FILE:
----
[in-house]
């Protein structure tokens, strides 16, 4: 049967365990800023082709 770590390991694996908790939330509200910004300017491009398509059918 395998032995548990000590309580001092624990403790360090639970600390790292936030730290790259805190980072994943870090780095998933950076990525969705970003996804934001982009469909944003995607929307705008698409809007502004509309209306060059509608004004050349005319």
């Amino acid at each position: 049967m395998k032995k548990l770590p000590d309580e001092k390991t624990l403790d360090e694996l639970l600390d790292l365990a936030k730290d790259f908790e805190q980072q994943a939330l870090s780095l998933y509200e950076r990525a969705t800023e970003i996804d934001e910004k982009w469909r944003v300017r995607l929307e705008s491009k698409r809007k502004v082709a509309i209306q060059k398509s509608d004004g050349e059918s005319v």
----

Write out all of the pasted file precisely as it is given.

[in-house]
């Protein structure tokens, strides 16, 4: 049967365990800023082709 770590390991694996908790939330509200910004300017491009398509059918 395998032995548990000590309580001092624990403790360090639970600390790292936030730290790259805190980072994943870090780095998933950076990525969705970003996804934001982009469909944003995607929307705008698409809007502004509309209306060059509608004004050349005319």
């Amino acid at each position: 049967m395998k032995k548990l770590p000590d309580e001092k390991t624990l403790d360090e694996l639970l600390d790292l365990a936030k730290d790259f908790e805190q980072q994943a939330l870090s780095l998933y509200e950076r990525a969705t800023e970003i996804d934001e910004k982009w469909r944003v300017r995607l929307e705008s491009k698409r809007k502004v082709a509309i209306q060059k398509s509608d004004g050349e059918s005319v």